Samoiloff v. Stover

Filing 14

ORDER: For the reasons stated in the attached memorandum, the Petition for Relief (ECF No. 1 ) under 28 U.S.C. § 2241 is DENIED. The Clerk is instructed to close this case and mail a copy of the decision and this Order to Petitioner. Any appeal from this Order would not be taken in good faith.It is so ordered. Signed by Judge Vernon D. Oliver on 5/10/2024.(Lapsia, T)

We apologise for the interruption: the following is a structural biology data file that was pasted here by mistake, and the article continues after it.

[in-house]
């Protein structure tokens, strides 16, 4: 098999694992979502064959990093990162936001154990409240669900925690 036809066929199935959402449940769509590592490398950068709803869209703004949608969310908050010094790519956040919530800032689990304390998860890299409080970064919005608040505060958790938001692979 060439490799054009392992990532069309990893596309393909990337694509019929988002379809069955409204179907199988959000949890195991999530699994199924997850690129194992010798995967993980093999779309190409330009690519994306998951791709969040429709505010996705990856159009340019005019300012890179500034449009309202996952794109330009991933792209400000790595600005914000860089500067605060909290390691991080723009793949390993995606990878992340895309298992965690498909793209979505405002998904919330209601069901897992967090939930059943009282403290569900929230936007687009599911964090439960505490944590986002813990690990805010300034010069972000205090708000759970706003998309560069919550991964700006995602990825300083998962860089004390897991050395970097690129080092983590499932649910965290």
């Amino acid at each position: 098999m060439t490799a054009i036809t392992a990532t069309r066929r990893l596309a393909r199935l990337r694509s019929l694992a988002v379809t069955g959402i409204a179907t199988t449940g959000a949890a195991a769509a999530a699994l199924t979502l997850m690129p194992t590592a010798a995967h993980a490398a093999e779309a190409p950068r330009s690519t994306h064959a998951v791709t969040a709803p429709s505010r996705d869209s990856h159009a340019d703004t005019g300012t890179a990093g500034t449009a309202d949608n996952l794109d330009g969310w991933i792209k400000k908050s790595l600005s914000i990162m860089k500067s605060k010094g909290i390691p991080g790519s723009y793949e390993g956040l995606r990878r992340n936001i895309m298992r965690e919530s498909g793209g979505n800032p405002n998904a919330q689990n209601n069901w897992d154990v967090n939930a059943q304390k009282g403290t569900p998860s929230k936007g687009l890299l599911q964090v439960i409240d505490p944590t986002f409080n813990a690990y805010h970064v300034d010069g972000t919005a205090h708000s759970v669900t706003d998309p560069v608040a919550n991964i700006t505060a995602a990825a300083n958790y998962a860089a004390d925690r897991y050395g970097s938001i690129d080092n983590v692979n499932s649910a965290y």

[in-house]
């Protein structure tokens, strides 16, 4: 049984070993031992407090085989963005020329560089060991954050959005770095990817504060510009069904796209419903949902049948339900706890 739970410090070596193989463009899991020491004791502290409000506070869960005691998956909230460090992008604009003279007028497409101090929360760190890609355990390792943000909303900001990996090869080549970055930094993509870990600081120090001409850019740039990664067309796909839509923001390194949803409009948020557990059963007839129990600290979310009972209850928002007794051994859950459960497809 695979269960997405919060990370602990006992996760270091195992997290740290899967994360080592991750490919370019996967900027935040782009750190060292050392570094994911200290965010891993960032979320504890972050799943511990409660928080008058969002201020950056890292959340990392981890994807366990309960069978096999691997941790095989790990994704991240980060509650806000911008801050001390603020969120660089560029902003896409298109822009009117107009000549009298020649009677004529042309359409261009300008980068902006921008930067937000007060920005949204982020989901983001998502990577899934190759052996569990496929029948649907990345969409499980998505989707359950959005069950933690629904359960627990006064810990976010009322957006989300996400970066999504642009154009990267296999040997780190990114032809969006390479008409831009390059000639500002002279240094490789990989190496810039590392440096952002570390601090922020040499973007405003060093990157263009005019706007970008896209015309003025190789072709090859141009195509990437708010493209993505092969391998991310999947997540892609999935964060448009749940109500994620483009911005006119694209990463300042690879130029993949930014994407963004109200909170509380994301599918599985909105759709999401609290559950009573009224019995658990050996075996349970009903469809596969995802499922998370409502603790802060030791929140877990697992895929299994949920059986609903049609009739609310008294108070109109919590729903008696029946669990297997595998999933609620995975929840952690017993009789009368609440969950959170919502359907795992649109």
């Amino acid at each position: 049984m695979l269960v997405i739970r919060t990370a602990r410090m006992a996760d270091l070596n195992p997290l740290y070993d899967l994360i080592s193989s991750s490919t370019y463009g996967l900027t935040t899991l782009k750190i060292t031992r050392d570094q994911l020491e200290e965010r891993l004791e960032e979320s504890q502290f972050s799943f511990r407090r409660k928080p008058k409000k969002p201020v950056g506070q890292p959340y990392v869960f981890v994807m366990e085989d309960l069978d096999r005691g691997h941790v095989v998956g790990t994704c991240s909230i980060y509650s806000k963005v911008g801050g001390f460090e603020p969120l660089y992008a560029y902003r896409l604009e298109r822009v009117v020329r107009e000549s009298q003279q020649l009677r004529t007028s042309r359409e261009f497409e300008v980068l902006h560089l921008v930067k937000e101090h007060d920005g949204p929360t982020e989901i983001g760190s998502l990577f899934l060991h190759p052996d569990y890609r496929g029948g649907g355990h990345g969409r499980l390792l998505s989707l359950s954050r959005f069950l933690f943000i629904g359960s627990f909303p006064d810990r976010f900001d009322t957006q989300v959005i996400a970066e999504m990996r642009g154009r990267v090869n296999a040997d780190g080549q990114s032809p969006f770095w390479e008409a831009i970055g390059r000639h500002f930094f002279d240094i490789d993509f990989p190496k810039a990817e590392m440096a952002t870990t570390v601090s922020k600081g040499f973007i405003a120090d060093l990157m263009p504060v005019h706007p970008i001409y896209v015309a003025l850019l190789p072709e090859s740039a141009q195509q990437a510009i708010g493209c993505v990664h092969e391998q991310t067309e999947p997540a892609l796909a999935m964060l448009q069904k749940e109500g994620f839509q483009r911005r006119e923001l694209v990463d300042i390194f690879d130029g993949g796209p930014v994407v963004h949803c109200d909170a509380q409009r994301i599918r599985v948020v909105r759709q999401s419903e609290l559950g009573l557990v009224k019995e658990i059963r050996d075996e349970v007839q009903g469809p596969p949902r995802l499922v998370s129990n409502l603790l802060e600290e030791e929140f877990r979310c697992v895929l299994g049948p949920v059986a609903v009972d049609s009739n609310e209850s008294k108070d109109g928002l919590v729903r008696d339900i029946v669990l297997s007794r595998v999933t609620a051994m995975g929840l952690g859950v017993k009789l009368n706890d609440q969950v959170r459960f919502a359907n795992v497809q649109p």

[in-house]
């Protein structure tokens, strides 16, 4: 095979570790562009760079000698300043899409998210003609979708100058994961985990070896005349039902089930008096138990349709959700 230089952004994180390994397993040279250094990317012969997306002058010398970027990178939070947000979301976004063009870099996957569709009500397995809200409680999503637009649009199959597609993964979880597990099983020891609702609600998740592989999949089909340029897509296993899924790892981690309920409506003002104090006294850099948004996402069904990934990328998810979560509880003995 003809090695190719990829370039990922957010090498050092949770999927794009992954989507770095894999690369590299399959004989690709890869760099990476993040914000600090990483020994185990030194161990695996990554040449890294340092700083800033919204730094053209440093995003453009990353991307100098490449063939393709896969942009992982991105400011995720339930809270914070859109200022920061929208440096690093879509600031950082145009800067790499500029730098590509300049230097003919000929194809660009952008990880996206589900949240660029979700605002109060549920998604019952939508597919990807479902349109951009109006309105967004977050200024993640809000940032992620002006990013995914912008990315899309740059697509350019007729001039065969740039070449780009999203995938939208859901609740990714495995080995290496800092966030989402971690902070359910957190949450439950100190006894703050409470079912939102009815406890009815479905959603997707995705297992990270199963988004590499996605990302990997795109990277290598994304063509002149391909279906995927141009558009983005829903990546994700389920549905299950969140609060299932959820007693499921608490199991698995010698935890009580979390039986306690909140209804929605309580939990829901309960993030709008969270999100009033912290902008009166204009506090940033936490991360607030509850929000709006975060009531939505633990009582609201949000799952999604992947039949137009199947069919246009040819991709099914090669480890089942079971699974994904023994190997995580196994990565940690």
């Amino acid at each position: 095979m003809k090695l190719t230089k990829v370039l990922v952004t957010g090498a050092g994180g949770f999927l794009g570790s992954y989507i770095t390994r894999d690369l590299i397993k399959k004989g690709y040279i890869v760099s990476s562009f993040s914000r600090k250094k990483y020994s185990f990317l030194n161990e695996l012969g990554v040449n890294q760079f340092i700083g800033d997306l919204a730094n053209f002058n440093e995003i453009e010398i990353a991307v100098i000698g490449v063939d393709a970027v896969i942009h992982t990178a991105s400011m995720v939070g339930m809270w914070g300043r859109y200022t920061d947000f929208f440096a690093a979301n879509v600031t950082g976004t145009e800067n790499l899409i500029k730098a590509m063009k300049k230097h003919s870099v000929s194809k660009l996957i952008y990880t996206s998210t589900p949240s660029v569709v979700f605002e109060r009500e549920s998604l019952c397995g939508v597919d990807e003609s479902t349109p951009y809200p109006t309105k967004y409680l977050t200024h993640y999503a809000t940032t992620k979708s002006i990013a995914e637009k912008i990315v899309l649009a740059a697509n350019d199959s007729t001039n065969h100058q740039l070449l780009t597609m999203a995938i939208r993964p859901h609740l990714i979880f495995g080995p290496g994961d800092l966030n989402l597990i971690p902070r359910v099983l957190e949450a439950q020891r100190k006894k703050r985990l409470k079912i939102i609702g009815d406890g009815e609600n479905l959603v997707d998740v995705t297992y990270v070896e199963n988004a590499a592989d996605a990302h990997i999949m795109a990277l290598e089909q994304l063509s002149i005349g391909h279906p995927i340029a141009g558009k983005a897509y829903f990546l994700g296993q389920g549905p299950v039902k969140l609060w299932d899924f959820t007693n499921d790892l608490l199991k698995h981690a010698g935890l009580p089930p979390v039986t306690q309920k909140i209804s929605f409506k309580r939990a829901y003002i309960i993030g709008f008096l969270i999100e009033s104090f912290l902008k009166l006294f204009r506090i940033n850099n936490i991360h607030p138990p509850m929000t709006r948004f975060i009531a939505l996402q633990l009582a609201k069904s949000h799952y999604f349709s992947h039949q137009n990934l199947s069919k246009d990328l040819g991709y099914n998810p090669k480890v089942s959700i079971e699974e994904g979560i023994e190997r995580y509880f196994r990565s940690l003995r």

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UNITED STATES DISTRICT COURT DISTRICT OF CONNECTICUT --------------------------------------------------------------- x ALEXA SAMOILOFF, : : Petitioner, : RULING ON PETITION : -againstFOR RELIEF UNDER 28 : U.S.C. § 2241 : STOVER, WARDEN OF FCI DANBURY, Respondent. --------------------------------------------------------------- : : 3:23-cv-1698 (VDO) x VERNON D. OLIVER, United States District Judge: Petitioner Alexa Samoiloff filed this petition for habeas relief under 28 U.S.C. § 2241 while incarcerated at Federal Correctional Institution at Danbury, Connecticut (“Danbury FCI”). (Pet., ECF No. 1.) In her petition, she claims that (1) the Bureau of Prisons (“BOP”) miscalculated her First Step Act (“FSA”) credits that she was eligible to earn at the time of her sentencing and that (2) she was improperly disqualified from earning FSA credits for two weeks between April 19, 2022 and May 3, 2022. (Id. ¶ 13.) Petitioner requests the Court to order the BOP to recalculate her release date to account for her earned FSA time credits. (Id. ¶ 15.) In his response to the Court’s order to show cause dated January 17, 2024, Respondent argues that Petitioner is statutorily ineligible to earn FSA credits. (Resp’t Response, ECF No. 10.) Petitioner and Respondent have each filed reply briefs. (Pet’r Reply, ECF No. 11; Resp’t Reply, ECF No. 12; Pet’r Sur-Response, ECF No. 13.) This matter is therefore now fully briefed. Upon review, the Court concludes that the Petition is denied. I. BACKGROUND Respondent has submitted the declaration of BOP Case Management Coordinator Mandy Breece, who works at Danbury FCI. (Breece Decl., ECF No. 10-1.) She avers that after Petitioner filed the instant Petition, the BOP discovered that an administrative error had resulted in Petitioner being deemed eligible to earn FSA credits. (Id. ¶ 5.) She explains that Petitioner should have been considered statutorily ineligible to earn FSA credits because she is serving a sentence for an offense listed in 18 U.S.C. § 362(d)(4)(D). Petitioner was sentenced in the United States District Court for the District of Rhode Island to a 120-month term of imprisonment with a five-year term of supervision for Conspiracy to Distribute and Possess with Intent to Distribute 50 Grams or More of Methamphetamine, in violation of 21 U.S.C. § 846; Possession With Intent to Distribute 5 Grams or More of Methamphetamine, in violation of 18 U.S.C. § 2 and 21 U.S.C. §§ 841(a)(1), (b)(1)(B)(viii); and Aiding and Abetting Distribution of 5 Grams or More of Methamphetamine, in violation of 18 U.S.C. § 2 and 21 U.S.C. §§ 841(a)(1), (b)(1)(B)(viii). See Breece Decl. ¶ 6, Ex. 1 (Judgment, United States v. Samoiloff, No. 1:20-cr-58 (D.R.I.)). In its statement of reasons, the sentencing court “adopt[ed] the presentence investigation report” that indicated application of a “three-level enhancement because the defendant was a manager or supervisor (but not an organizer or leader) and the criminal activity involved five or more participants or was otherwise extensive.” (Breece Decl. ¶ 8 (quoting Presentence Investigation Report).) 1 1 Respondent states that neither the Presentence Investigation Report (“PSR”) or the Statement of Reasons (“SOR”) is available on the public docket and permission to disclose these records rests solely with the sentencing court. See 5 U.S.C. §§ 551-52 (explaining that an agency, such as BOP, 2 At present, the BOP has calculated Petitioner’s sentence with her good conduct time per 18 U.S.C. § 3624(b) to determine her current projected release date as August 31, 2028. (Id. ¶ 7.) II. LEGAL STANDARD A federal prisoner may petition for habeas relief if she is “in custody in violation of the Constitution or laws or treaties of the United States.” 28 U.S.C. § 2241(c)(3). “A writ of habeas corpus under § 2241 is available to a federal prisoner who does not challenge the legality of his sentence, but challenges instead its execution subsequent to his conviction.” Carmona v. U.S. Bureau of Prisons, 243 F.3d 629, 632 (2d Cir. 2001). Thus, § 2241 petitions are appropriately used to challenge conditions of confinement or sentence calculations. See Levine v. Apker, 455 F.3d 71, 78 (2d Cir. 2006); Dailey v. Pullen, No. 3:22-cv-1121 (SRU), 2023 WL 3456696, at *2 (D. Conn. May 15, 2023) (considering a challenge to First Step Act time credit calculation on a § 2241 petition). III. DISCUSSION Petitioner maintains that she is eligible to earn FSA credits and that she has continuously participated in recidivism reduction programs. (Pet’r Reply.) must make certain information available to the public, but that the term “agency” does not include the courts of the United States). See Resp’t Response at 3 n. 2, ECF No. 10. This Court’s review of the docket for Petitioner’s criminal case on the Electronic Document Filing System for the District of Rhode Island confirmed that this information is not presently accessible to this Court. Therefore, the Court relies upon the Breece declaration attesting to information in the records. Notably, Petitioner does not dispute that the information stated in the Breece declaration is reflected in the PSR and SOR, although she contests the characterization of her having a role of a manager. See ECF Nos. 11, 13. 3 On December 21, 2018, Congress enacted the FSA, which was intended to encourage federal inmates to participate in evidence-based recidivism reduction programs (“EBRRs”) and other productive activities (“PAs”) by providing time credits to an inmate who successfully participates in such programs. See 18 U.S.C. § 3632(d)(4)(C), 3624(g)(1)(A); 28 C.F.R. § 523.40(b); Daily, 2023 WL 3456696, *2. The FSA required BOP to develop a system to assess a prisoner’s criminogenic needs and risk of recidivism and assign prisoners to evidence-based recidivism reduction programming and productive activities targeted toward their specific criminogenic needs. See generally 18 U.S.C. § 3632 et seq. “All sentenced inmates, regardless of eligibility status, will receive both a risk and need assessment … after the inmate’s arrival to their designated facility for service of their sentence and during the initial admission and orientation phase.” See BOP Program Statement 5410.01, CN-2, First Step Act of 2018 – Time Credits: Procedures for Implementation of 18 U.S.C. § 3632(d)(4), available at (last accessed May 7, 2024). 2 An inmate’s initial risk and needs assessment is ordinarily completed within twentyeight days of his/her arrival at the designated facility. See BOP Program Statement 5410.01, CN-2, § 5. 3 Inmates are reassessed at each regularly scheduled Program Review throughout their incarceration. See id. Program Reviews occur approximately every 180 days unless an inmate is within one year of release, in which case they occur every 90 days. See 28 C.F.R. § 524.11(a). An inmate classified as having a minimum or low risk of recidivism earns either 2 See Giraldo v. Kessler, 694 F.3d 161, 164 (2d Cir. 2012) (court may “take judicial notice of relevant matters of public record”). 3 Available at 4 ten or fifteen days of FSA time credits for every thirty days of successful participation in EBRRs or PAs. 18 U.S.C. § 3632(d)(4)(A). With enough time credits, an inmate may be transferred sooner to prerelease custody, either in a residential reentry center or on home confinement, or supervised release. See 18 U.S.C. § 3624(g)(2). Inmates classified as minimum or low risk of recidivism are eligible to earn either ten or fifteen days of credit for every thirty days of successful participation in EBRRs or PAs. See 18 U.S.C. § 3632(d)(4)(A). If the inmate’s sentence includes a period of supervised release, “the Director of the Bureau of Prisons may transfer the prisoner to begin any such term of supervised release at an earlier date, not to exceed 12 months.” 18 U.S.C. § 3624(g)(3). The FSA includes a list of 68 statutes, the violation of which renders an inmate ineligible for FSA time credits. See 18 U.S.C. § 3632(d)(4)(D). Relevant to this action, 18 U.S.C. § 3632(d)(4)(D) provides, in relevant part: Ineligible prisoners. – A prisoner is ineligible to receive time credits under this paragraph if the prisoner is serving a sentence for a conviction under any of the following provisions of law: **** (lxxvii) Subparagraph (A)(viii) or (B)(viii) of section 401(b)(1) of the Controlled Substances Act (21 U.S.C. 841(b)(1)) or paragraph (1)(H) or (2)(H) of section 1010(b) the Controlled Substances Import and Export Act (21 U.S.C. 960(b)), relating to manufacturing, distributing, dispensing, or possessing with intent to manufacture, distribute, or dispense, or knowingly importing or exporting, a mixture of substance containing a detectable amount of methamphetamine, its salts, isomers, or salts of its isomers, if the sentencing court finds that the offender was an organizer, leader, manager, or supervisor of others in the offense, as determined under the guidelines promulgated by the United States Sentencing Commission. 5 18 U.S.C. § 3632(d)(4)(D)(lxvii). Here, the judgment in Petitioner’s underlying criminal case clearly shows that she was sentenced for violation of 21 U.S.C. § 841(b)(1)(B)(viii). In arguing for her eligibility, Petitioner relies on two out-of-circuit cases, Noe v. True, No. 21-1373, 2022 WL 5080196 (10th Cir. Oct. 5, 2022) and Turner v. Keyes, 3:22-CV-321 (WMC) (W.D. Wis.). But neither of these cases supports Petitioner’s claim for FSA eligibility. In Noe, the plaintiff argued that his exclusion from FSA incentives violated his constitutional right to equal protection. 2022 WL 5080196, at *9. The Tenth Circuit rejected the defendants’ argument that the plaintiff lacked standing to bring his equal protection claim because his conviction for conspiring to distribute methamphetamine rendered him statutorily ineligible to earn FSA credits. Id. In so holding, the Tenth Circuit noted that Plaintiff’s judgment showed that he was convicted of conspiracy but not a substantive offense under § 841(b)(1)(A). Id. at *10. The Court went on to explain that the statutory list of disqualifying convictions includes 21 U.S.C. § 841(b)(1)(A)(viii) “relating to . . . distributing . . . methamphetamine . . . if the sentencing court finds that the offender was a . . . leader . . . in the offense, as determined under the guidelines promulgated by the United States Sentencing Commission,” but it “does not include 21 U.S.C. § 846, conspiring to commit a controlledsubstance offense.” Id. at *10 (citing 18 U.S.C. § 3632(d)(4)(D)(lxvii)). Thus, even an “inclusion of statutory references to both the conspiracy statute and the sections describing the object of the conspiracy does not transform the judgment into one that describes a conviction of the substantive crime.” Id. (noting plaintiff’s judgment “cannot be properly read . . . to suggest that he stands convicted of the crime that was the object of the conspiracy”) (internal citations and quotation marks omitted). 6 Likewise, in Turner, the Western District of Wisconsin determined that the BOP had erred by disqualifying the petitioner from earning FSA credit on the basis of his conspiracy conviction in violation of 21 U.S.C. § 846 and that a “conviction under § 846 did not equate to him ‘serving a sentence for a conviction under § 841(b)(1)(A), pursuant to § 3632(d)(4)(D)(lxvii).” Opinion and Order at 7, ECF No. 24. Thus, Petitioner cites to case law that only serves to underscore her ineligibility to earn FSA credits in light of her separate conviction under 21 U.S.C. § 841(b)(1)(B)(viii) and her role as a manager or supervisor as identified in the PSR adopted by the sentencing court. (Breece Decl. ¶¶ 6, 8.) Petitioner maintains that the PSR indicates she was a manager or supervisor in only the conspiracy. The PSR states that she was “a manager or supervisor . . . and the criminal activity involved five or more participants or was otherwise extensive” and refers to her activity to further the conspiracy, but it does not confine her role as a manager of only the conspiracy. See id. ¶ 8. Accordingly, the Court concludes that Petitioner is statutorily disqualified from FSA eligibility pursuant to 18 U.S.C. § 3632(d)(4)(D)(lxvii). Thus, the Court must deny the petition for habeas relief under section 2241. IV. CONCLUSION For the foregoing reasons, the Petition for Relief (ECF No. 1) under 28 U.S.C. § 2241 is DENIED. The Clerk is instructed to close this case. Any appeal from this order would not be taken in good faith. 7 SO ORDERED. Hartford, Connecticut May 10, 2024 /s/Vernon D. Oliver VERNON D. OLIVER United States District Judge 8